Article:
(Mass MOCA Summer 2001)
After wandering the glory of forested Berkshire hills,
we stop one morning at a modern art museum,
a converted factory in an old industrial town.
On the promenade to the entrance
we pass an unassuming row of maples.
Our eyes catch the glint of green above our heads,
where they should be – and we stop in our tracks.
The trees are upside-down,
hanging from cables strung across poles.
They grow earthward from metal tubs,
trunks pulled gravity-straight
leaves clinging in midair, so it seems.
This is a Magritte painting come to life –
the familiar presented incongruously.
Water drips like IV fluid from hydroponic pots
to grateful foliage below.
We marvel a moment before we proceed,
but the message is delivered:
“Welcome. Come in. See how we
have played with the world. Take a look.
And take a look again.”
The needle turns almost imperceptibly
counterclockwise, as an air mass approaches,
carrying thunder over the lake.
The face of my instrument reads
“Stormy”- as if I must be informed
of this when rain batters the windows
and raw light slices late evening sky.
I do not take weather well –
my mood and courage fall
with the pressure, as cold air
rushes in to battle the warm,
artillery all along the front.
I hunker into the couch, waiting
for the skirmish to end, as it pushes
the needle farther downward –
29 inches, 28 – then just as suddenly,
stops. The storm rumbles off
to another county, and I regard the face
of my barometer, which already
has begun to creep into “Change”.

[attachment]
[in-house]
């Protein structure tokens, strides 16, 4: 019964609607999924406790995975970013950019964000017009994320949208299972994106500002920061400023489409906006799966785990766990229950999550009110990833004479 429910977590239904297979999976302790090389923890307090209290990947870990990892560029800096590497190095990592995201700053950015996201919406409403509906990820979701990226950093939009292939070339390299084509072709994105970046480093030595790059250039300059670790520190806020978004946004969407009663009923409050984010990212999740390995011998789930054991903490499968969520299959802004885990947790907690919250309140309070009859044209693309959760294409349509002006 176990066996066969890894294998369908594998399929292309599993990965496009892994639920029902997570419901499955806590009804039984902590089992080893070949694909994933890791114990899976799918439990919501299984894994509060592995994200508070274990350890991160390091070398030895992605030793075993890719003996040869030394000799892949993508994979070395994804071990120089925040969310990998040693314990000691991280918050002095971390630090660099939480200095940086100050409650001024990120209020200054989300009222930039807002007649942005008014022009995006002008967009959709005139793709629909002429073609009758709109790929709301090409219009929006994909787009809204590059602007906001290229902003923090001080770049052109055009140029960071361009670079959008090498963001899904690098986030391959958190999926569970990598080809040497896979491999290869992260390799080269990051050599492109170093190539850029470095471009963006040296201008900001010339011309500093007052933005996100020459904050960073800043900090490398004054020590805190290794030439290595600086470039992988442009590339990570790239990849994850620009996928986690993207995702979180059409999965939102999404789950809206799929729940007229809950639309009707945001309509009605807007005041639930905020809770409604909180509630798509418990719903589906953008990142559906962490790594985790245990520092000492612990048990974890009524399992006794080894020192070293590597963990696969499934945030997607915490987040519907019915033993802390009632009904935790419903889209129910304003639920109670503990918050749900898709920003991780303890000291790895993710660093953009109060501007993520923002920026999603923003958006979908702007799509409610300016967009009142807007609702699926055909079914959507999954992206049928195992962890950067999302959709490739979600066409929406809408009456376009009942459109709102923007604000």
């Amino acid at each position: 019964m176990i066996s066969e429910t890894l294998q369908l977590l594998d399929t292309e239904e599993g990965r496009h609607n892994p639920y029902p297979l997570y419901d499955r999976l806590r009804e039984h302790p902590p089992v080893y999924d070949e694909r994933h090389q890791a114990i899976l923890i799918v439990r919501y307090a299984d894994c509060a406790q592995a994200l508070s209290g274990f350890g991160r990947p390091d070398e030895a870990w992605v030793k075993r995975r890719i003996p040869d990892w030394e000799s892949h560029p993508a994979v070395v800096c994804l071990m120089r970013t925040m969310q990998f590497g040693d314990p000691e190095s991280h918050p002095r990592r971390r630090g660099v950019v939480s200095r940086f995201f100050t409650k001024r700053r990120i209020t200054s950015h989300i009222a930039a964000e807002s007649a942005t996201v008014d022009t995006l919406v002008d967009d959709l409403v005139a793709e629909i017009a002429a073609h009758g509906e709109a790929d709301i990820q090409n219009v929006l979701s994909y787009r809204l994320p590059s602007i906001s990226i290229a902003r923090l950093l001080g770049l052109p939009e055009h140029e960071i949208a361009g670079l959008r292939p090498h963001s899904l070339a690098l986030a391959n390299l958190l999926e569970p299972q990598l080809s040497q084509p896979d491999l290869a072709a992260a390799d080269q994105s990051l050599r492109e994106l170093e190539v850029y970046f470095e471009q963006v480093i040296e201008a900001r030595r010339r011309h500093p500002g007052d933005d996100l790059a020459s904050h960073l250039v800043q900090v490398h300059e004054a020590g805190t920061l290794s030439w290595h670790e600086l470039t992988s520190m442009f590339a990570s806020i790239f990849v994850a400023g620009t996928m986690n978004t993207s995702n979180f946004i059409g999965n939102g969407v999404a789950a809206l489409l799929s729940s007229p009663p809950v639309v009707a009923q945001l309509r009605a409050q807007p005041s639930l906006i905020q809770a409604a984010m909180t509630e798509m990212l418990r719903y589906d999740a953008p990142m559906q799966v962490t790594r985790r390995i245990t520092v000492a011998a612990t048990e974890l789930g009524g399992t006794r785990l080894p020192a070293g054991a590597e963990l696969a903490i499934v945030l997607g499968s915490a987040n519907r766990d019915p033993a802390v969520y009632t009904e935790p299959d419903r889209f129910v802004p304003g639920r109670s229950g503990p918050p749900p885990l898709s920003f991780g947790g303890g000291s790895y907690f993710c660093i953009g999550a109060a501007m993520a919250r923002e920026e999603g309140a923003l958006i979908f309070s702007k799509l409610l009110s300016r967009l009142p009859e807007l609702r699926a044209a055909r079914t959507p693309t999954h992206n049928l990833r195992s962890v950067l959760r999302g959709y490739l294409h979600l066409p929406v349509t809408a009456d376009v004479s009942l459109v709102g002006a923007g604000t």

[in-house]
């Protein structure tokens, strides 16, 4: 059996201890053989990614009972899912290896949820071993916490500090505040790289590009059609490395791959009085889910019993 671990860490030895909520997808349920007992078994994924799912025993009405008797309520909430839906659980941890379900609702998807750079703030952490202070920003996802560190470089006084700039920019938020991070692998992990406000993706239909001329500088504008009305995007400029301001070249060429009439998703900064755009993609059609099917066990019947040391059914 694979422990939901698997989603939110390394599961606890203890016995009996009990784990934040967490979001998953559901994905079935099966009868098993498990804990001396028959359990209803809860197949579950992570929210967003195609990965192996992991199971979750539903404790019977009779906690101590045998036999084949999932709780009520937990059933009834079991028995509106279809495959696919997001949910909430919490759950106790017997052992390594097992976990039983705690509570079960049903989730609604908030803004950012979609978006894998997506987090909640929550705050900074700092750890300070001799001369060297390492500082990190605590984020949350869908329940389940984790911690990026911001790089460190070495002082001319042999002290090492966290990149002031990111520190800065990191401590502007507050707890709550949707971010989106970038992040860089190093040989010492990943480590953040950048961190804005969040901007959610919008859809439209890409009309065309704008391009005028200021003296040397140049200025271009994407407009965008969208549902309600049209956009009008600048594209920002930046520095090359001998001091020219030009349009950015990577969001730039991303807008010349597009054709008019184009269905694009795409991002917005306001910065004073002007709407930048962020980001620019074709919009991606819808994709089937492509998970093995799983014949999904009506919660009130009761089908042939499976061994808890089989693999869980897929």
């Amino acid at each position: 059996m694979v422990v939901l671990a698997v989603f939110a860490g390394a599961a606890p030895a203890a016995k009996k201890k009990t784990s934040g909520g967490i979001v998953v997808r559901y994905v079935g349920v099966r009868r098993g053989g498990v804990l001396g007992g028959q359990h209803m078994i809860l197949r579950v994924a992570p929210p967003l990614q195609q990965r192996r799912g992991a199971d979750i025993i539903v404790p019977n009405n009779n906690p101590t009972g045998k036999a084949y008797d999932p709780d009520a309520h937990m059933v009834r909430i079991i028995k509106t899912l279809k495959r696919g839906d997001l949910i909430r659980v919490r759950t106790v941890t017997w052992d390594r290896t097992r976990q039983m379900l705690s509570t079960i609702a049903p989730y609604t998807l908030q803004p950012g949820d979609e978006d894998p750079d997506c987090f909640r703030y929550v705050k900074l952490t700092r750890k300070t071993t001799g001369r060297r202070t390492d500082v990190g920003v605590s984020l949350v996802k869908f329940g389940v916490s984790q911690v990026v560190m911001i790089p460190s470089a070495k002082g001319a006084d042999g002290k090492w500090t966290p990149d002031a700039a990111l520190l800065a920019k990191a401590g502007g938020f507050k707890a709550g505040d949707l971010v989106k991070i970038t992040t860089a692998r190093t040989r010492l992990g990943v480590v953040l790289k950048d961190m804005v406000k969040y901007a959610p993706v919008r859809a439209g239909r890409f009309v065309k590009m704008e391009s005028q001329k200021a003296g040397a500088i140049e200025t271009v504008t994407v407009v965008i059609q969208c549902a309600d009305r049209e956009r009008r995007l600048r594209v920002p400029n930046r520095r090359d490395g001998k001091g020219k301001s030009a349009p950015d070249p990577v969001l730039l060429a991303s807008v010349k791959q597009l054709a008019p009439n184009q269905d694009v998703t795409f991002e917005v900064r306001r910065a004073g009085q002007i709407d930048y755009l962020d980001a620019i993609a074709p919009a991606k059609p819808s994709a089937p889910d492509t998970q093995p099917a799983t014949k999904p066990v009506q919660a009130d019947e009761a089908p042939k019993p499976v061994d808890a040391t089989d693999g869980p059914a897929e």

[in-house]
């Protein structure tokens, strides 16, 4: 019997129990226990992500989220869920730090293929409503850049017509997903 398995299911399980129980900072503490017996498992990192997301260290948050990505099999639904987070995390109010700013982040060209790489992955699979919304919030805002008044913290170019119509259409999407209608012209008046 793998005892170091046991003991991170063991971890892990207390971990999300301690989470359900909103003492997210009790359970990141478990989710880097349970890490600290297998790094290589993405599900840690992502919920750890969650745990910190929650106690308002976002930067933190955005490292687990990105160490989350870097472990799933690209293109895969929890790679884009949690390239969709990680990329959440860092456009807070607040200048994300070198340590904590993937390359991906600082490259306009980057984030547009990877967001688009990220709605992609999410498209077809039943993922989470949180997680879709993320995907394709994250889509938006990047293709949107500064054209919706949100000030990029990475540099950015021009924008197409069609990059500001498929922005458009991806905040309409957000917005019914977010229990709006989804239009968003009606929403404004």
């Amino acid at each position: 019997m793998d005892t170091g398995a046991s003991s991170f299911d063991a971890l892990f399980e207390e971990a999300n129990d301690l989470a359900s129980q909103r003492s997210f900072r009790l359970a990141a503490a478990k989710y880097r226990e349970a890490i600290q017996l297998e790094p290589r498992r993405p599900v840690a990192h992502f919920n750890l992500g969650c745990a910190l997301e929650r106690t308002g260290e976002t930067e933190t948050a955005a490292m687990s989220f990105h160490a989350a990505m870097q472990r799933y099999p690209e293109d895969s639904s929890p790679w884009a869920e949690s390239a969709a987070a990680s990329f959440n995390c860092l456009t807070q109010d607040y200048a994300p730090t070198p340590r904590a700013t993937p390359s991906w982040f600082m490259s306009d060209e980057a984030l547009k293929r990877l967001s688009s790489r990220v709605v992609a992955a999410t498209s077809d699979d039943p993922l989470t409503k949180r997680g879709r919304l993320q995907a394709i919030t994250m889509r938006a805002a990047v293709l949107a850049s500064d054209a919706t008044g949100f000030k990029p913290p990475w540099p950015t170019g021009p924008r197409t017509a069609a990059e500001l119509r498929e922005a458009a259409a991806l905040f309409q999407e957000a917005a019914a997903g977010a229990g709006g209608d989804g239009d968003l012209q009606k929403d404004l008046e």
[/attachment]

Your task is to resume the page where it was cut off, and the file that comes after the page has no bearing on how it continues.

My mother’s ashtray was made of glass,
a big square crystalline chunk
heavy enough to cause a concussion.
She filled it in the evening
as it commandeered the kitchen table
and measured her habit in ashes,
counted it in butts that she could view
through the glass from any angle.
Gray wraiths of smoke roiled
above her, trapped in the dome
of a faux-Tiffany lamp that hung
from a chain in the ceiling.
Next to the ashtray, a tumbler
full of highball sweated out
the summer night and drooled rings
onto the table top. She sat there
till midnight, staring at a spot
on the wallpaper with her good right eye,
and trying to forget the throbbing
from her left eye, swollen shut.
Bruce Niedt says: “I am a “beneficent bureaucrat” from southern New Jersey whose poetry has appeared widely in print and online, most recently in Writer’s Digest, US 1 Worksheets, Shot Glass Journal, Edison Literary Review, and the anthologies Best of the Barefoot Muse and Prompted. My awards include the ByLine Short Fiction and Poetry Prize, first prize for poetry at the Philadelphia Writers Conference, and a Pushcart Prize nomination. My latest chapbook is Breathing Out (Finishing Line Press).”